Together, Dr. Jarvis says, these efforts are making a difference for women with PMADs and their families.

“All this work demonstrates that you can take a problem that is very personal, this individual experience with PMADS, and work together with a multidisciplinary team in collaboration to really have an impact and promote change across the board,” she adds.

In addition to Dr. Jarvis, the lead author, Children’s co-authors include Penelope Theodorou, MPH; Sarah Barclay Hoffman, MPP, Program Manager, Child Health Advocacy Institute; Melissa Long, M.D.; Lamia Soghier M.D., MEd, NICU Medical Unit Director; Karen Fratantoni M.D., MPH; and Senior Author Lee Beers, M.D., Medical Director, Municipal and Regional Affairs, Child Health Advocacy Institute.

Lenore Jarvis

Screening for postpartum depression in the emergency department

Lenore Jarvis

“Some of these women had no idea how common postpartum depression was,” says Lenore Jarvis, M.D., M.Ed. “They thought they were crazy and felt alone and were bad moms.”

It’s a scenario that Children’s emergency medicine specialist Lenore Jarvis, M.D., M.Ed., has seen countless times: A mother brings her infant to the emergency department (ED) in the middle of the night with a chief complaint of the baby being fussy. Nothing she does can stop the incessant crying, she tells the triage nurse. When doctors examine the baby, they don’t see anything wrong. Often, this finding is reassuring. But, despite their best efforts to comfort her, the mother isn’t reassured and leaves the hospital feeling anxious and overwhelmed.

After these encounters, Dr. Jarvis wondered: Might the mother be the actual patient?

Postpartum depression (PPD) is the most common complication of childbirth, Dr. Jarvis explains, occurring in up to 20 percent of all mothers, and may be higher (up to 50 percent) in low-income and immigrant women. Far beyond simple “baby blues,” the mood disorder can have significant implications for the mother, her baby and the entire family. It can hinder mother-child bonding and lead to early discontinuation of breastfeeding, delayed immunizations, and child abuse and neglect. The associated effects on early brain development might cause cognitive and developmental delays for the infant and, later in life, can manifest as emotional and behavioral problems. PPD can disrupt relationships between parents. And suicide is the top cause of postpartum death.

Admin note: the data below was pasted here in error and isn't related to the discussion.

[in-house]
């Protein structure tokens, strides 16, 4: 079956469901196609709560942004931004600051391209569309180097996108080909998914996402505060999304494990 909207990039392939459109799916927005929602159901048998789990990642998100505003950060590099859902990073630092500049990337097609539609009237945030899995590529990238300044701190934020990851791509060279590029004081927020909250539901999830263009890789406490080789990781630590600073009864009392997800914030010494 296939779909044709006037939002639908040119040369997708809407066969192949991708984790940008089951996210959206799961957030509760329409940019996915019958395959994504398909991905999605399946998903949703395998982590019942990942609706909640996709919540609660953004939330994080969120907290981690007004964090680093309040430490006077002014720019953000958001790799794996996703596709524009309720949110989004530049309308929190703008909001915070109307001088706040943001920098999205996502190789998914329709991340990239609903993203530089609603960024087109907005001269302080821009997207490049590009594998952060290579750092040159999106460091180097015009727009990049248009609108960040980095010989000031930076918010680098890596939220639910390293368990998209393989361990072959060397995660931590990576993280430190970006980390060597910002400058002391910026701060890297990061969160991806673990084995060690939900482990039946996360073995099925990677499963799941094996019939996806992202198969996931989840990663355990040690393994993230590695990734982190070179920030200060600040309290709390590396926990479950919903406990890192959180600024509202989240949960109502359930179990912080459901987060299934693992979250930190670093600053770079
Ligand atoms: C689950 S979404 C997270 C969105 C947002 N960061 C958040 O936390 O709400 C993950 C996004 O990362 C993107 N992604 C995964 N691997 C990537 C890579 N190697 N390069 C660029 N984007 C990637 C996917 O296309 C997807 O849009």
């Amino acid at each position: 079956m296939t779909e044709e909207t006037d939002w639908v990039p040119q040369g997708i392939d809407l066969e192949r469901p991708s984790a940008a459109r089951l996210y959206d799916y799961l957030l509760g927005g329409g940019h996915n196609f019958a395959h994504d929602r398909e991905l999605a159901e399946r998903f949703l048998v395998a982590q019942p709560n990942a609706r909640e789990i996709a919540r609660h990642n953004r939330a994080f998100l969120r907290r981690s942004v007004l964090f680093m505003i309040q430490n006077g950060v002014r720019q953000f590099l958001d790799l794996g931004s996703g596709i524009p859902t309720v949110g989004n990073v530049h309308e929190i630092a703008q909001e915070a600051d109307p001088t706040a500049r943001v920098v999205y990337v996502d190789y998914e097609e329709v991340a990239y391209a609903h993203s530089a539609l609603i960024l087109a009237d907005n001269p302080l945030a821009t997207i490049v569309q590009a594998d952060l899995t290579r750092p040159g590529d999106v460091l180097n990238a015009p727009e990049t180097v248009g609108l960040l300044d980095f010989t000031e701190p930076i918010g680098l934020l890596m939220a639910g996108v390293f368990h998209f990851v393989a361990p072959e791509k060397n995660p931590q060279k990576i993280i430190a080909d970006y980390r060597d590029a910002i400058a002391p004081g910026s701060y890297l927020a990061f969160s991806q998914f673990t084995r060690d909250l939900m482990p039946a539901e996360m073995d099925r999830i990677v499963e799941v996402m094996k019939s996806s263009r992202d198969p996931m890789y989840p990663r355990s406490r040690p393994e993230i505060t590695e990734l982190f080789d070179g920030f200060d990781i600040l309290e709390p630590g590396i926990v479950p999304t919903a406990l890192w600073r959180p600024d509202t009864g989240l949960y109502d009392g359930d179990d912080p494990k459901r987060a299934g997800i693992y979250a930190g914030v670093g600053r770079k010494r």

Mothers are supposed to be screened routinely for PPD at postpartum visits with their maternal or pediatric health care providers. In addition, several medical professional societies – including the American Academy of Pediatrics and the American College of Obstetricians and Gynecologists – now recommend screening for PPD in the prenatal and postnatal periods and during routine well-child visits in the outpatient setting. But these screenings often don’t happen, Dr. Jarvis says, either because doctors aren’t following the recommendations or parents aren’t attending these visits due to barriers to health care access or other problems.

One way to sidestep these challenges, she says, is to provide PPD screening in the emergency setting.

“The ED becomes the safety net for people who are not routinely accessing regular checkups for themselves and their children,” Dr. Jarvis says. “If a mother is having an acute crisis in the middle of the night and feeling anxious and depressed, they often come to the emergency department for help.”

Dr. Jarvis and colleagues launched a pilot study in the Children’s ED to screen for PPD. For eight months beginning June 2015, the researchers invited English- and Spanish-speaking mothers who arrived at the ED with infants 6 months old or younger with complaints that didn’t necessitate immediate emergency care to take a short questionnaire on a computer tablet. This questionnaire included the Edinburgh Postnatal Depression Scale, a well-validated tool to screen for PPD, along with basic sociodemographic questions and queries about risk factors that other studies previously identified for PPD.

Just over half agreed to participate. When Dr. Jarvis and colleagues analyzed the results from these 209 mothers, they found that 27 percent scored positive for PPD, more than the average from previous estimates. Fourteen of those mothers reported having suicidal thoughts. Surprisingly, nearly half of participants reported that they’d never been screened previously for PPD, despite standing recommendations for routine screenings at mother and baby care visits, the research team writes in findings published online May 5, 2018, in Pediatric Emergency Care.